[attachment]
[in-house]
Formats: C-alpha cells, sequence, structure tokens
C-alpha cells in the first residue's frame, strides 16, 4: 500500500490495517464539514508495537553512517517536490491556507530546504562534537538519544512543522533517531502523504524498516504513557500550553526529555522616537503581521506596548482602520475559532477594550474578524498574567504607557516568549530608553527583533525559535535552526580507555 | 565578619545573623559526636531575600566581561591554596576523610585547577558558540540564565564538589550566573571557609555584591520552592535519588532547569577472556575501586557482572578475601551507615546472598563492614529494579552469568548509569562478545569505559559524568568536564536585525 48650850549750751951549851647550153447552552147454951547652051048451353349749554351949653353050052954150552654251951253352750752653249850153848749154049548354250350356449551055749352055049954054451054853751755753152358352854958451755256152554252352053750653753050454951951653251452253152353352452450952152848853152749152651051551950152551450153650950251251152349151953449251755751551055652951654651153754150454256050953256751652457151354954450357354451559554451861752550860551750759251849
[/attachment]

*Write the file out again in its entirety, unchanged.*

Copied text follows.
[in-house]
Formats: C-alpha cells, sequence, structure tokens
C-alpha cells in the first residue's frame, strides 16, 4: 500500500490495517464539514508495537553512517517536490491556507530546504562534537538519544512543522533517531502523504524498516504513557500550553526529555522616537503581521506596548482602520475559532477594550474578524498574567504607557516568549530608553527583533525559535535552526580507555 | 565578619545573623559526636531575600566581561591554596576523610585547577558558540540564565564538589550566573571557609555584591520552592535519588532547569577472556575501586557482572578475601551507615546472598563492614529494579552469568548509569562478545569505559559524568568536564536585525 48650850549750751951549851647550153447552552147454951547652051048451353349749554351949653353050052954150552654251951253352750752653249850153848749154049548354250350356449551055749352055049954054451054853751755753152358352854958451755256152554252352053750653753050454951951653251452253152353352452450952152848853152749152651051551950152551450153650950251251152349151953449251755751551055652951654651153754150454256050953256751652457151354954450357354451559554451861752550860551750759251849